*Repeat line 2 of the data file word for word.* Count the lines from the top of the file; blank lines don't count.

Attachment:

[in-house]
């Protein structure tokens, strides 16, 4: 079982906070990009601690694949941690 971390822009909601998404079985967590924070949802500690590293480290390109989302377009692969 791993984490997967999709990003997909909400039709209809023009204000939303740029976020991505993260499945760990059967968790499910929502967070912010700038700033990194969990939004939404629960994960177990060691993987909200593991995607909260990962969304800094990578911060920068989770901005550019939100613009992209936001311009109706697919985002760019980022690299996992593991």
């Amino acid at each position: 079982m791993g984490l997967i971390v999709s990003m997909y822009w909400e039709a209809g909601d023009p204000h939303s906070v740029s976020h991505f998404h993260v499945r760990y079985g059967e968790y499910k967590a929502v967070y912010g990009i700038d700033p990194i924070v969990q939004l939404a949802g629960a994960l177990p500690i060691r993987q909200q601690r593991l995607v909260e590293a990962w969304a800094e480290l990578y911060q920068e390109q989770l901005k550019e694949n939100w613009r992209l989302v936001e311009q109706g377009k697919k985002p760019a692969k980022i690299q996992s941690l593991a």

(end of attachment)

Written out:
């Protein structure tokens, strides 16, 4: 079982906070990009601690694949941690 971390822009909601998404079985967590924070949802500690590293480290390109989302377009692969 791993984490997967999709990003997909909400039709209809023009204000939303740029976020991505993260499945760990059967968790499910929502967070912010700038700033990194969990939004939404629960994960177990060691993987909200593991995607909260990962969304800094990578911060920068989770901005550019939100613009992209936001311009109706697919985002760019980022690299996992593991």